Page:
Coding Tests: Wasted Effort or a Decent Screening Tool?

· 4 min read
Coding Tests: Wasted Effort or a Decent Screening Tool?

I’m sure at some point you’ve googled things like “should I do test tasks for job applications?” You’ve likely found tons of posts where developers vent about how much they hate these tests. Yet despite the backlash, companies like mine still ask for them.

I’ve worked as a dev for 12+ years and hired many myself for 8+ years. So I get both perspectives here. Don’t hate me yet, developers — hear me out.

Why We Dislike Test Tasks

These tasks take up our precious time with no guaranteed payoff. A proper test could easily eat up a whole weekend — time you could spend with family or on hobbies. There was a candidate once who declined our test task because of a family issue. Family comes first, and I respected his choice even though we really wanted to see his skills.

And in a lot of cases candidates already have a full-time job they’re trying to leave. Some candidates are working long hours to meet a deadline before leaving their current role. The last thing they probably need is an intensive project in eating up all of the spare time!

Adding insult to injury, most companies won’t even review your work or give feedback afterwards. Why? Because properly reviewing a test task takes time too! Reviewing ten projects can be exhausting when it’s repetitive. Our tech lead once had to review twenty test tasks back-to-back to provide notes before interviews started next week. He was bleary-eyed and exhausted by the end!

And let’s not forget — you’re doing this for free. Spending days working with no reward and a faint chance of a job? Not exactly a fair deal. I heard from one candidate who spent 30+ hours on a complex test project, only for the company to ghost him after submission. What a waste of his time and skills!

Here’s a question: do these tasks even prove the skills? They’re so limited compared to real work. We asked a backend engineer to build a simple API — impressive, but nothing like architecting a complete system. And you can’t stop someone from cheating or outsourcing them. A colleague once found out a candidate live streaming the interview, right on call, so that others could help him pass it!

Why Companies Love Test Tasks

First off, I respect when someone invests their time on a test for us. It shows real interest in joining our team. That matters more to me than the quality of their work. One applicant spent an additional weekend refactoring the task he already completed to use best practices — while that wasn’t required by no means, that told me a lot about his passion.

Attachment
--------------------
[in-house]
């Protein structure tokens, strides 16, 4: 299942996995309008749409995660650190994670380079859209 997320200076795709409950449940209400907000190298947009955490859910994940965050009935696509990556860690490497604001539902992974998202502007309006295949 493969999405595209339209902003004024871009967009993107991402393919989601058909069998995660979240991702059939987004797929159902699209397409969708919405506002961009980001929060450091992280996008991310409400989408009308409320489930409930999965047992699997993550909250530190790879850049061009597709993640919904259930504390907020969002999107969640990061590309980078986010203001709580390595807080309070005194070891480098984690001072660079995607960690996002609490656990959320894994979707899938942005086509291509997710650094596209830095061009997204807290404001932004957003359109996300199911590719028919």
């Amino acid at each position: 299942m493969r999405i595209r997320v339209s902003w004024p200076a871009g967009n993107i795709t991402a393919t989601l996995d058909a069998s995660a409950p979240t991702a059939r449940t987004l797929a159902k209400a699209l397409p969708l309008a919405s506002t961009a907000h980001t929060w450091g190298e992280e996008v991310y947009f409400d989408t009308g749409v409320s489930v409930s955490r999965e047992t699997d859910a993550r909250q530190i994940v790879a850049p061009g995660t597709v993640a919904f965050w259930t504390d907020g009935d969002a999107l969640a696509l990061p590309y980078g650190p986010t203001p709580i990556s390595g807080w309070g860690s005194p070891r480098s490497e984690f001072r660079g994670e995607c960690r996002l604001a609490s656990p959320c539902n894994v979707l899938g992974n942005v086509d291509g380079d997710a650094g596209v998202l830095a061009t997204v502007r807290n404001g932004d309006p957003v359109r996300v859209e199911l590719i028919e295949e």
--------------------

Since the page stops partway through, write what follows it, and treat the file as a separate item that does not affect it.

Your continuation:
These tests also demonstrate your work style. We look at time management, communication, attention to detail — all vital skills. I once interviewed a candidate who met every deadline and kept me constantly updated — that reliability was so valuable! Many candidates fail at the basics like keeping in touch. Those aren’t people we want to hire.

Of course, we also look at your code. Yes, you could cheat or use AI. But we’d catch that in interviews when your skills don’t match up. I interviewed one applicant whose task looked perfect but they struggled with basic coding questions. Suspicious! For an honest candidate, a test reveals your practices, habits, and tech expertise.

Now don’t get me wrong — as I’ve said before, tests aren’t a silver bullet. We’ve had people ace them and still be impossible coworkers. One hire aced his test but constantly missed deadlines after joining. Worst of all, he failed to communicate with the team properly, which is essential when working remotely. We also had great hires who never did a test. But they can provide insights you won’t find elsewhere.

Why Not Live Coding Instead?

In my view, live coding interviews are pointless. Even Homebrew’s creator Max Howell failed a Google whiteboard challenge. Their own devs rely on his tool daily. I can’t imagine what they were asking him, but probably something that you almost never do in real life.

These interviews focus on algorithms and obscure language tricks you’d just Google anyway. They remind me of exams — study to pass, then instantly forget that knowledge. A friend of mine was once stumped by an algorithm puzzle in an interview. But he’s an incredible engineer who builds robust systems for a living! Coding tests are way closer to real work.

And have you tried live coding interviews? The stress level alone disqualifies most people. You need nerves of steel and a photographic memory. I bombed a coding interview early in my career too — the pressure got to me and I was failing to do even the basic things! I’d certainly fail one today — maybe you would too.

Striking a Balance

I still believe short paid test tasks have merits when done right. But for experienced devs, your portfolio of real work should suffice. No designer would apply without a portfolio, so why should a developer? One of our best hires showed us code from a previous project — no test needed.

Contributing thoughtfully to open source or showcasing previous projects demonstrates your skills in a real setting. If you have that, you shouldn’t need a test task. Walk us through a Chrome extension you’ve built — seeing your code in action will tell us everything we need to know.

But if you lack experience, some sort of assessment may be warranted. The key is for potential employer to keep it small, paid, and reviewed. After all, it’s developers hiring the developers — we’ve all been there before. I still remember my first development test as a junior — I was thrilled when the CTO wrote me detailed feedback!

What do you think is the best way to evaluate candidates fairly while protecting everyone’s time? I’d love to hear your thoughts! With empathy on both sides, we can figure this out.

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